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Thread: Hotel HVAC

  1. #14
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    i did a pair of Carrier Hellical screw split air cooled s/u in a Queens PS off Northern...man they are serious about oil delievery to those hellicals i thought it was water cooled when i hit the MER with that oil looking condenser receiver.then walked out onto the roof and four condensers
    "when in doubt...jump it out" http://www.youtube.com/watch?v=U1qEZHhJubY

  2. #15
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    Quote Originally Posted by maxster View Post
    i did a pair of Carrier Hellical screw split air cooled s/u in a Queens PS off Northern...man they are serious about oil delievery to those hellicals i thought it was water cooled when i hit the MER with that oil looking condenser receiver.then walked out onto the roof and four condensers
    Interesting.

    Condenserless screw in mech room and remote air cooled cond on roof.

    It makes sense from several perspectives.

    If the bldg requires air cooled equip.

  3. #16
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    Sep 2002
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    When I started out in the 1970's Carrier was the top seller by far in NYC,one of my first jobs was with a very good Carrier dealer.At that time Carrier units had the most controls,many others much more easy.It was always said if you can work on Carrier you can work on the them all. Carrier had many good books , I would read. To this day i think working on Carriers then made me better.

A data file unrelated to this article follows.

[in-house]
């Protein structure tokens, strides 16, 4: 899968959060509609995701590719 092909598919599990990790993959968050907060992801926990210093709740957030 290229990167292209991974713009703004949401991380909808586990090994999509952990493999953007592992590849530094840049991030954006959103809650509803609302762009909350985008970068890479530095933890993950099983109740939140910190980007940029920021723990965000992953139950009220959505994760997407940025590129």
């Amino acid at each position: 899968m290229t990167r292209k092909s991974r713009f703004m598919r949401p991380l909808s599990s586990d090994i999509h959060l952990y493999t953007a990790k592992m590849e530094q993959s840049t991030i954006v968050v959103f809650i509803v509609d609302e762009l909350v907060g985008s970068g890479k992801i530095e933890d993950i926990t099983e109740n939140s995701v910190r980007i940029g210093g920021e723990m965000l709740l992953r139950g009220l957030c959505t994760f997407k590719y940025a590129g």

4. #17
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    Traditional Carrier Corp. is (was) the undisputed pioneer and authority in air condtioning.

    Their literature is unrivaled.

    They wrote the book and yes , agree , their equipment almost always had the best control scheme and components.

    I dont know about this new stuff they are putting out and the general corp attitude these days , along with them hiring anyone for customer assurance and technical representation.

  5. #18
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    Jul 2001
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    Southern NJ
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    I worked in hotels for years. Mostly PTACs in guest rooms.

    I'm not sure why they were chosen by the architect but there are a couple of operational advantages:

    If you oversize them (they all are grossly oversized) the guest gets heat or cooling within a few minutes of getting to the room. Constant mold and mildew problems but the guest is immediatly comfortable.

    When one goes bad, you just roll a new one into the guest room and swap them. The guest is inconvenienced for only 10 minutes which is better than asking a guest to change rooms.
    Ryan
    Maintenance Guy
    -----------------
    naysayer, skeptic, conspiracy theorist

  6. #19
    Join Date
    Nov 2010
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    166

    Thanks for the Replies

    However the question still remains; Do any hotels at all, used chilled water systems??

    Are PTACs the only option when it comes to this type of facility??

    Thanks

  7. #20
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    Quote Originally Posted by MHall View Post
    However the question still remains; Do any hotels at all, used chilled water systems?? Yes

    Are PTACs the only option when it comes to this type of facility?? NO